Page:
Economic decline and President Sisi’s internal policies have led many to call for a boycott of this year’s election.
As Egypt approaches its presidential election on Monday, voters have been left with two choices: incumbent Abdel Fattah el-Sisi, the general turned president who has cracked down on challengers and dissent, or a barely known candidate.
Mousa Mostafa Mousa, 65, an Egyptian politician who emerged just in advance of the January 29 deadline as the sole contender to 63-year-old Sisi, has been avoiding the limelight and providing little evidence on streets of Cairo that he will be standing against him at all.
Mousa, who leads the Ghad party, had endorsed Sisi for a second term and even organised events to help nominate the former military commander up until a week before the nomination deadline.
His presidential bid seemed to come as a surprise even to his own party. Hours before the candidate nomination window closed, a member of his team was photographed running down a Cairo street to the elections commission to make the deadline.
Mousa said the late decision to run came after all other candidates withdrew. He has continuously dismissed accusations that his candidacy was being used to present a false sense of competition.
“We are entering a fair and honourable competition in order to win,” Mousa told reporters at a press conference following the announcement of his candidacy.
Since his announcement, Mousa has failed to name the 20 members of parliament who reportedly endorsed him, allowing him to enter the race. His party endorsed Sisi’s presidential bid just 10 days before he announced his candidacy.
The election commission says the vote will be free and fair, but critics say Sisi has already ensured he will win a second term after seven other candidates withdrew, or were prevented from running.
While Mousa has said he would mount a full challenge to Sisi, opposition activists, journalists and analysts have dismissed him as a dummy candidate, standing only to give the impression of a full democratic contest.
“It’s pretty obvious to observers and Egyptians alike that Mousa is a mere puppet in the election,” an Egyptian analyst, who asked to remain anonymous for fear of repercussions, told Al Jazeera.
“He heads a party that has backed Sisi in the election, so it is clear that his candidacy is for the sake of creating an image of credibility for the vote.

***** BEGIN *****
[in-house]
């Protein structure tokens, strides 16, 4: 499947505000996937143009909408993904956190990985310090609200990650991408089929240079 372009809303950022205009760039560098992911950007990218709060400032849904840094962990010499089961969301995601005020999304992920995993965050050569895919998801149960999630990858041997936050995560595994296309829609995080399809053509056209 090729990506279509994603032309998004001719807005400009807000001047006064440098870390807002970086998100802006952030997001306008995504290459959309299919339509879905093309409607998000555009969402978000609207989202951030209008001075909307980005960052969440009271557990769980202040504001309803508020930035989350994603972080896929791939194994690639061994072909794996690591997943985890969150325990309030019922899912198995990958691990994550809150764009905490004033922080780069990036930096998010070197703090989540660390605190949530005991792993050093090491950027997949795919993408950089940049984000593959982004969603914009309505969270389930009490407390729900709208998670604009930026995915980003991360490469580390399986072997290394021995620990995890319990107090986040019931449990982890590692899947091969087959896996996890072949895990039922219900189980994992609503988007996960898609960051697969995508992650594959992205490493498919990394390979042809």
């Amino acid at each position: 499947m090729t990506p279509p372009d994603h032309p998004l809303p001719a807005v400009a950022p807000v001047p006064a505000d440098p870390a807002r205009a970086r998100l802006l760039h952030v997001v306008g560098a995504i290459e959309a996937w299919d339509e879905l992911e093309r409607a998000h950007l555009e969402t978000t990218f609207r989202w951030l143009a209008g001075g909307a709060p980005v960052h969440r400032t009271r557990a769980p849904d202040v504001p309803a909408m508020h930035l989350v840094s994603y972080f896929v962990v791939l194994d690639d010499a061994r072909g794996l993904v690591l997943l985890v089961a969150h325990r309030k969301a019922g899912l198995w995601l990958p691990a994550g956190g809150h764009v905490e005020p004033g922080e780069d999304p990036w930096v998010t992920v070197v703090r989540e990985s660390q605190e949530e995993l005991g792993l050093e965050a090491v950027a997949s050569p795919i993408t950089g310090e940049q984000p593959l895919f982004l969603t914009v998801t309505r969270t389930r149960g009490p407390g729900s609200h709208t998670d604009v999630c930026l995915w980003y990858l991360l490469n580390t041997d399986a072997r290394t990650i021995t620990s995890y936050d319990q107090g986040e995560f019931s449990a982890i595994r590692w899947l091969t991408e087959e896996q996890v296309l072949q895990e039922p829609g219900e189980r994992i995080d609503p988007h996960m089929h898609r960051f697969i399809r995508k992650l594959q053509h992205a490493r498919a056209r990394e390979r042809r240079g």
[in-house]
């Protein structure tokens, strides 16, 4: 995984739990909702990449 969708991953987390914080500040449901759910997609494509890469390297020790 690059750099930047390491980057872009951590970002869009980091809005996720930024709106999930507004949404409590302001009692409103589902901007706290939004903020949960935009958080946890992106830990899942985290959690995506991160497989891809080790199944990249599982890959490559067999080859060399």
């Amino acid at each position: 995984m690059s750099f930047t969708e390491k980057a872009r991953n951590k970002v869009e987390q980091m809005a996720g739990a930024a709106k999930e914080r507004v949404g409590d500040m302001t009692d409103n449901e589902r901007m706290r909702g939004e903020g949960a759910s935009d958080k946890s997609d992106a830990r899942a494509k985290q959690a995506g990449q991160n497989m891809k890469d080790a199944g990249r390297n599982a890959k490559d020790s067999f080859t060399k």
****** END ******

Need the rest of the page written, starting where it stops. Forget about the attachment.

“There isn’t a single Egyptian who believes this election will be free and fair,” added the analyst.
Egyptian political activist Salman al-Badry agreed: “Mousa’s candidacy only adds to the theatrical environment enveloping these elections.
“His electoral plan is nothing more than pen on paper; his policies are impossible to implement in light of the economic crisis which Sisi has created in Egpyt.”
Until the morning of his nomination, Mousa’s Facebook page carried a portrait of the president, with the statement, “Long Live Egypt: Abdel Fattah el-Sisi for president.”
That portrait was removed after Mousa’s candidacy was announced.
He has since told Egyptian news website Bawabat al-Ahram in February that if he were to win, he would “seek Sisi’s assistance in maintaining the achievements Sisi has already done”.
“My aim is to develop the country along the same path that Sisi has laid out,” said Mousa.
Mousa’s policy platform includes price controls for low-income citizens, reopening formerly shuttered factories, and a programme to fight congestion on the streets of Cairo. But he has avoided anything that could be interpreted as criticism of the president’s previous term.
Al Jazeera contacted Mousa’s campaign team for comment but did not receive a response at the time of publication.
Several leading opposition figures have called for a boycott of the election, saying repression had cleared the field of challengers and left Sisi’s top opponent in jail.
The United Nations, rights groups and opposition figures have also criticised the run-up as compromised by arrests, intimidation of opponents and a nomination process stacked in favour of the incumbent.
Egyptian authorities detained Sisi’s final serious rival, former military chief of staff Sami Anan, on January 23 shortly after he announced his candidacy. Anan was accused of illegally declaring his intention to contest the election before getting the military’s approval.
Several other potential contenders either withdrew from the race – like prominent human rights lawyer Khaled Ali and ex-Prime Minister Ahmed Shafik – or were detained.
According to the Egyptian analyst, Mousa’s candidacy was ordered by Sisi to create a “semblance of credibility” for the vote.
“When Khaled Ali dropped out of the electoral race, Sisi was caught off guard,” said the analyst
“He had thought that Ali would run without posing a real threat, unlike Anan and Shafik, while giving an image that the elections were fair.
“Mousa had no choice but to run an appear to have a plan.”
Sisi was elected in 2014, a year after leading the army to depose President Mohamed Morsi of the Muslim Brotherhood-affiliated Freedom and Justice Party.
The vote taking place from March 26-28 is the third presidential election since protests in 2011 unseated long-time ruler Hosni Mubarak.